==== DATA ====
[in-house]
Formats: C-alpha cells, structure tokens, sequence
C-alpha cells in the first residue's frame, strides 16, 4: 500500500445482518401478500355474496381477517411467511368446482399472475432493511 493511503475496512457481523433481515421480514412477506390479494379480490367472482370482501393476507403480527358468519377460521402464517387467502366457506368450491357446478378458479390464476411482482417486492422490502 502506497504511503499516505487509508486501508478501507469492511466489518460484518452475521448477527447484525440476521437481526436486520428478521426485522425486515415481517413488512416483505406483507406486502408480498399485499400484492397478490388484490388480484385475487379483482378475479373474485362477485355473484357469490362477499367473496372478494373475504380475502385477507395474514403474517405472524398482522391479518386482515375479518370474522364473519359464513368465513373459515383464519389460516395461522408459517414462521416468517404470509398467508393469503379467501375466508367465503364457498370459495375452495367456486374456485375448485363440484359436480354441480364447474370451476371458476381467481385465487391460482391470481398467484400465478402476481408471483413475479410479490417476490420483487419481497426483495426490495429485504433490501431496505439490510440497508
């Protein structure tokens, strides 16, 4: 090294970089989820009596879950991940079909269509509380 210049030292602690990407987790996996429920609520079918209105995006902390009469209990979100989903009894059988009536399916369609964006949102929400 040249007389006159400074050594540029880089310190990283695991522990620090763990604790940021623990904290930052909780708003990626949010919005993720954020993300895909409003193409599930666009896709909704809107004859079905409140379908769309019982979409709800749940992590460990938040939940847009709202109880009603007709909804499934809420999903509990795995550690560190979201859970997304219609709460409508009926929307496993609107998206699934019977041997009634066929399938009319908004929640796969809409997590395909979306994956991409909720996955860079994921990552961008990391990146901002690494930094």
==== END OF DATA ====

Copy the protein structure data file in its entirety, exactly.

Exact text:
[in-house]
Formats: C-alpha cells, structure tokens, sequence
C-alpha cells in the first residue's frame, strides 16, 4: 500500500445482518401478500355474496381477517411467511368446482399472475432493511 493511503475496512457481523433481515421480514412477506390479494379480490367472482370482501393476507403480527358468519377460521402464517387467502366457506368450491357446478378458479390464476411482482417486492422490502 502506497504511503499516505487509508486501508478501507469492511466489518460484518452475521448477527447484525440476521437481526436486520428478521426485522425486515415481517413488512416483505406483507406486502408480498399485499400484492397478490388484490388480484385475487379483482378475479373474485362477485355473484357469490362477499367473496372478494373475504380475502385477507395474514403474517405472524398482522391479518386482515375479518370474522364473519359464513368465513373459515383464519389460516395461522408459517414462521416468517404470509398467508393469503379467501375466508367465503364457498370459495375452495367456486374456485375448485363440484359436480354441480364447474370451476371458476381467481385465487391460482391470481398467484400465478402476481408471483413475479410479490417476490420483487419481497426483495426490495429485504433490501431496505439490510440497508
């Protein structure tokens, strides 16, 4: 090294970089989820009596879950991940079909269509509380 210049030292602690990407987790996996429920609520079918209105995006902390009469209990979100989903009894059988009536399916369609964006949102929400 040249007389006159400074050594540029880089310190990283695991522990620090763990604790940021623990904290930052909780708003990626949010919005993720954020993300895909409003193409599930666009896709909704809107004859079905409140379908769309019982979409709800749940992590460990938040939940847009709202109880009603007709909804499934809420999903509990795995550690560190979201859970997304219609709460409508009926929307496993609107998206699934019977041997009634066929399938009319908004929640796969809409997590395909979306994956991409909720996955860079994921990552961008990391990146901002690494930094």